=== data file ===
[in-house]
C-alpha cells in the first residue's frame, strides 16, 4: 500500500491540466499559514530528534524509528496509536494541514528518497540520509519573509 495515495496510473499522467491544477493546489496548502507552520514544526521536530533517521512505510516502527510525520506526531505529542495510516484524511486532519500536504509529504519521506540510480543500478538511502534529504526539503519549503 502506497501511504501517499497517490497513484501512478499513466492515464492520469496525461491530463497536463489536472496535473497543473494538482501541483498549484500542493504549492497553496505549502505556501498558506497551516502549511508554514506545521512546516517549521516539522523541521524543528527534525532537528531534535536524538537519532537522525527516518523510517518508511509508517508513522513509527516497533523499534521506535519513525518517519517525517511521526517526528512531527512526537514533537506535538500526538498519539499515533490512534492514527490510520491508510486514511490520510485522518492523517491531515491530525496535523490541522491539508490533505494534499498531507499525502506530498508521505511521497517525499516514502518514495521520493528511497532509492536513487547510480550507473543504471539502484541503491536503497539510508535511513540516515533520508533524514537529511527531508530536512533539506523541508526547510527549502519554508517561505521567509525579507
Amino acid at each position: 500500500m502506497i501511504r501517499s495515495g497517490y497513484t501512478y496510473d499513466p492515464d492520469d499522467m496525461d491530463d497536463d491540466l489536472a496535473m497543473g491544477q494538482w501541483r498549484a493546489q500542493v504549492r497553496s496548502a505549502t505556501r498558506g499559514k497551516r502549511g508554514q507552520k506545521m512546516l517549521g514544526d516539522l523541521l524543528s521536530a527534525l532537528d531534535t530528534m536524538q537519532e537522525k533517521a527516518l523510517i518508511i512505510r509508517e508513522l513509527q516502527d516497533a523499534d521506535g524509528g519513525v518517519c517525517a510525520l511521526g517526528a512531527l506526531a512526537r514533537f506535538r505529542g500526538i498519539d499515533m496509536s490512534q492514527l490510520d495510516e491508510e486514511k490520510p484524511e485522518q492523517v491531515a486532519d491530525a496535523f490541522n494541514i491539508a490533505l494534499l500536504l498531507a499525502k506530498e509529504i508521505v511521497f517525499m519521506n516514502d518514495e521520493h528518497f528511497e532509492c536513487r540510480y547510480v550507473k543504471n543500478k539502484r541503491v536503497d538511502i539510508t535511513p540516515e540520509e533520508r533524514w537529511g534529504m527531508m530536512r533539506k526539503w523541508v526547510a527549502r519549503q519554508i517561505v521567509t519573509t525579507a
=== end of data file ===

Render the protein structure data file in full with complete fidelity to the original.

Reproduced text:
[in-house]
C-alpha cells in the first residue's frame, strides 16, 4: 500500500491540466499559514530528534524509528496509536494541514528518497540520509519573509 495515495496510473499522467491544477493546489496548502507552520514544526521536530533517521512505510516502527510525520506526531505529542495510516484524511486532519500536504509529504519521506540510480543500478538511502534529504526539503519549503 502506497501511504501517499497517490497513484501512478499513466492515464492520469496525461491530463497536463489536472496535473497543473494538482501541483498549484500542493504549492497553496505549502505556501498558506497551516502549511508554514506545521512546516517549521516539522523541521524543528527534525532537528531534535536524538537519532537522525527516518523510517518508511509508517508513522513509527516497533523499534521506535519513525518517519517525517511521526517526528512531527512526537514533537506535538500526538498519539499515533490512534492514527490510520491508510486514511490520510485522518492523517491531515491530525496535523490541522491539508490533505494534499498531507499525502506530498508521505511521497517525499516514502518514495521520493528511497532509492536513487547510480550507473543504471539502484541503491536503497539510508535511513540516515533520508533524514537529511527531508530536512533539506523541508526547510527549502519554508517561505521567509525579507
Amino acid at each position: 500500500m502506497i501511504r501517499s495515495g497517490y497513484t501512478y496510473d499513466p492515464d492520469d499522467m496525461d491530463d497536463d491540466l489536472a496535473m497543473g491544477q494538482w501541483r498549484a493546489q500542493v504549492r497553496s496548502a505549502t505556501r498558506g499559514k497551516r502549511g508554514q507552520k506545521m512546516l517549521g514544526d516539522l523541521l524543528s521536530a527534525l532537528d531534535t530528534m536524538q537519532e537522525k533517521a527516518l523510517i518508511i512505510r509508517e508513522l513509527q516502527d516497533a523499534d521506535g524509528g519513525v518517519c517525517a510525520l511521526g517526528a512531527l506526531a512526537r514533537f506535538r505529542g500526538i498519539d499515533m496509536s490512534q492514527l490510520d495510516e491508510e486514511k490520510p484524511e485522518q492523517v491531515a486532519d491530525a496535523f490541522n494541514i491539508a490533505l494534499l500536504l498531507a499525502k506530498e509529504i508521505v511521497f517525499m519521506n516514502d518514495e521520493h528518497f528511497e532509492c536513487r540510480y547510480v550507473k543504471n543500478k539502484r541503491v536503497d538511502i539510508t535511513p540516515e540520509e533520508r533524514w537529511g534529504m527531508m530536512r533539506k526539503w523541508v526547510a527549502r519549503q519554508i517561505v521567509t519573509t525579507a